6-9 November 2018
DLR Oberpfaffenhofen, Germany
Europe/Amsterdam timezone

Are we really covering up the whole sky?

7 Nov 2018, 15:00
30m
103 and 105 combined ()

103 and 105 combined

Building 135
Oral presentation at the conference 02: Loitering, and Orbiting Loitering, Orbiting #1

Speaker

Dr CHRISPHIN KARTHICK (LOYOLA COLLEGE, CHENNAI)

Description

As it’s known that our Sun rises always in the east and sets in the west, similarly, all the stars in the sky also rise in the east and set in the west. But day time, due to sun's brightness, we would not able to see the stars in the sky. Apart from this, there are many other parameters that restrict the observation these celestial objects. A few of those are : Time period of rising and setting of an object, latitude, Magnitude of the object, altitude of the location of observation and limitation of the telescope covering the sky in all angular directions. Then the question arises, can we really covering up the complete sky in all angular positions for observation with the availability of telescopes and also with respect to its situated positions for observations? There is always the possibility that we could miss some part of the sky. This aspect is the motivation that prompted to take this topic of research. This is just a questionnaire to start up research. Research has to be yet startup, with the small experiments plot. To carry out this research the sample is taken first for Chennai and then applied for all other available Indian telescopes. This work further can be extended to all other telescopes situated around the world with different geographic locations and plotting observational coverages over the night sky and looking for the list of possibility of unobserved part of the night sky with the sufficient exposure and resolution.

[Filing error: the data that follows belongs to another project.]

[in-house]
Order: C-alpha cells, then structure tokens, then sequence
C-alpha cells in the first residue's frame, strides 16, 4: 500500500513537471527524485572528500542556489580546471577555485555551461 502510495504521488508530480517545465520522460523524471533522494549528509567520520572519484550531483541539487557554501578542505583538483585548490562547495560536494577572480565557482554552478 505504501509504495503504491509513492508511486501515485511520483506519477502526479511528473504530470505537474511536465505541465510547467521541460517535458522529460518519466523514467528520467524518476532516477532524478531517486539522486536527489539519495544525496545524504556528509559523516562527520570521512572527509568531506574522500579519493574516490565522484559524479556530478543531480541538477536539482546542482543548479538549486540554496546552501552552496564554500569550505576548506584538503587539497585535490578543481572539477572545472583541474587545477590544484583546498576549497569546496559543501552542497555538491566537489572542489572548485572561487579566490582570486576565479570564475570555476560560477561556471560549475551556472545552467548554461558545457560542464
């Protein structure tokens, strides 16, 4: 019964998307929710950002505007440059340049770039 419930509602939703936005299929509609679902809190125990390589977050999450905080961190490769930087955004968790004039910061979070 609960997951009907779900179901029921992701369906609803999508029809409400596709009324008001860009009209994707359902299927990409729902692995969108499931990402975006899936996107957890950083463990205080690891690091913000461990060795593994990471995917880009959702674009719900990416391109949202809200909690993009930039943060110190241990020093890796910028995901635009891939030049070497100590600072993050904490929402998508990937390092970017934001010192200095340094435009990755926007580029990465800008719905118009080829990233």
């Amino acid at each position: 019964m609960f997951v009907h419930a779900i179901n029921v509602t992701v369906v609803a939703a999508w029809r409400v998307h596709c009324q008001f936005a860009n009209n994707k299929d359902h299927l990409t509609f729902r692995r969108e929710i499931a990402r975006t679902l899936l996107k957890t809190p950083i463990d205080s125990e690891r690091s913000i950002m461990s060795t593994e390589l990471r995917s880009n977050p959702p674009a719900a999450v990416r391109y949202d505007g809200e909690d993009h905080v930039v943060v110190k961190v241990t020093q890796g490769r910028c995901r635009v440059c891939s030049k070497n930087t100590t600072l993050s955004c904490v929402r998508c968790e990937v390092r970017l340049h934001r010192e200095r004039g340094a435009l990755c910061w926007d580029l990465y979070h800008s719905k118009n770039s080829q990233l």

Primary author

Dr CHRISPHIN KARTHICK (LOYOLA COLLEGE, CHENNAI)

Presentation Materials

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